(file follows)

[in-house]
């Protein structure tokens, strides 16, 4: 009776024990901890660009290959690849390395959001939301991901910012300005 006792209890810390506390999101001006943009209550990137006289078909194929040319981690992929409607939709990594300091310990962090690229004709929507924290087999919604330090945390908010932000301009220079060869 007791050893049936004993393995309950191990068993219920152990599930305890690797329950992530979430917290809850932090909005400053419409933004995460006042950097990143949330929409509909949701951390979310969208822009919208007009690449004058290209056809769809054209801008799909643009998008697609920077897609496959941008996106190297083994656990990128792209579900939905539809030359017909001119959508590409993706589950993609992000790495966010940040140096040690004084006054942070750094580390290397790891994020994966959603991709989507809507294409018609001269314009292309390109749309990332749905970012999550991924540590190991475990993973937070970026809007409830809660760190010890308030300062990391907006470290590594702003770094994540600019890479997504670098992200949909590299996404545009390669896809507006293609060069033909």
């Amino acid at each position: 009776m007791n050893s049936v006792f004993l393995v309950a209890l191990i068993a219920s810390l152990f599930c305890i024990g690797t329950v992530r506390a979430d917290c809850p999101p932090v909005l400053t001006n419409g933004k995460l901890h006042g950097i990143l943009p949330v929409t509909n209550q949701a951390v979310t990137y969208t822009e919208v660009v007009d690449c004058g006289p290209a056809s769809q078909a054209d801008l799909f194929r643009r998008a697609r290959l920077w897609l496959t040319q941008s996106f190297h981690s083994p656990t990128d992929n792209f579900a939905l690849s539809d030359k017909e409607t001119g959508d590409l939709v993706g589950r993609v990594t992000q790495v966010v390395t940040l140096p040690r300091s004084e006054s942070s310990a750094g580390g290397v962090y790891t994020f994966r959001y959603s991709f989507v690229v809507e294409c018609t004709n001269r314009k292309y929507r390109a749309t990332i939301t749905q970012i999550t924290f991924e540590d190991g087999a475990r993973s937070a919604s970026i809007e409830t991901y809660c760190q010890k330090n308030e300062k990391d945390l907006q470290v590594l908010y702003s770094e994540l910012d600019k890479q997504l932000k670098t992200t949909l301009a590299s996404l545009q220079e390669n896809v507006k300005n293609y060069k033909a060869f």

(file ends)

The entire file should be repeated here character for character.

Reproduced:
[in-house]
């Protein structure tokens, strides 16, 4: 009776024990901890660009290959690849390395959001939301991901910012300005 006792209890810390506390999101001006943009209550990137006289078909194929040319981690992929409607939709990594300091310990962090690229004709929507924290087999919604330090945390908010932000301009220079060869 007791050893049936004993393995309950191990068993219920152990599930305890690797329950992530979430917290809850932090909005400053419409933004995460006042950097990143949330929409509909949701951390979310969208822009919208007009690449004058290209056809769809054209801008799909643009998008697609920077897609496959941008996106190297083994656990990128792209579900939905539809030359017909001119959508590409993706589950993609992000790495966010940040140096040690004084006054942070750094580390290397790891994020994966959603991709989507809507294409018609001269314009292309390109749309990332749905970012999550991924540590190991475990993973937070970026809007409830809660760190010890308030300062990391907006470290590594702003770094994540600019890479997504670098992200949909590299996404545009390669896809507006293609060069033909």
């Amino acid at each position: 009776m007791n050893s049936v006792f004993l393995v309950a209890l191990i068993a219920s810390l152990f599930c305890i024990g690797t329950v992530r506390a979430d917290c809850p999101p932090v909005l400053t001006n419409g933004k995460l901890h006042g950097i990143l943009p949330v929409t509909n209550q949701a951390v979310t990137y969208t822009e919208v660009v007009d690449c004058g006289p290209a056809s769809q078909a054209d801008l799909f194929r643009r998008a697609r290959l920077w897609l496959t040319q941008s996106f190297h981690s083994p656990t990128d992929n792209f579900a939905l690849s539809d030359k017909e409607t001119g959508d590409l939709v993706g589950r993609v990594t992000q790495v966010v390395t940040l140096p040690r300091s004084e006054s942070s310990a750094g580390g290397v962090y790891t994020f994966r959001y959603s991709f989507v690229v809507e294409c018609t004709n001269r314009k292309y929507r390109a749309t990332i939301t749905q970012i999550t924290f991924e540590d190991g087999a475990r993973s937070a919604s970026i809007e409830t991901y809660c760190q010890k330090n308030e300062k990391d945390l907006q470290v590594l908010y702003s770094e994540l910012d600019k890479q997504l932000k670098t992200t949909l301009a590299s996404l545009q220079e390669n896809v507006k300005n293609y060069k033909a060869f």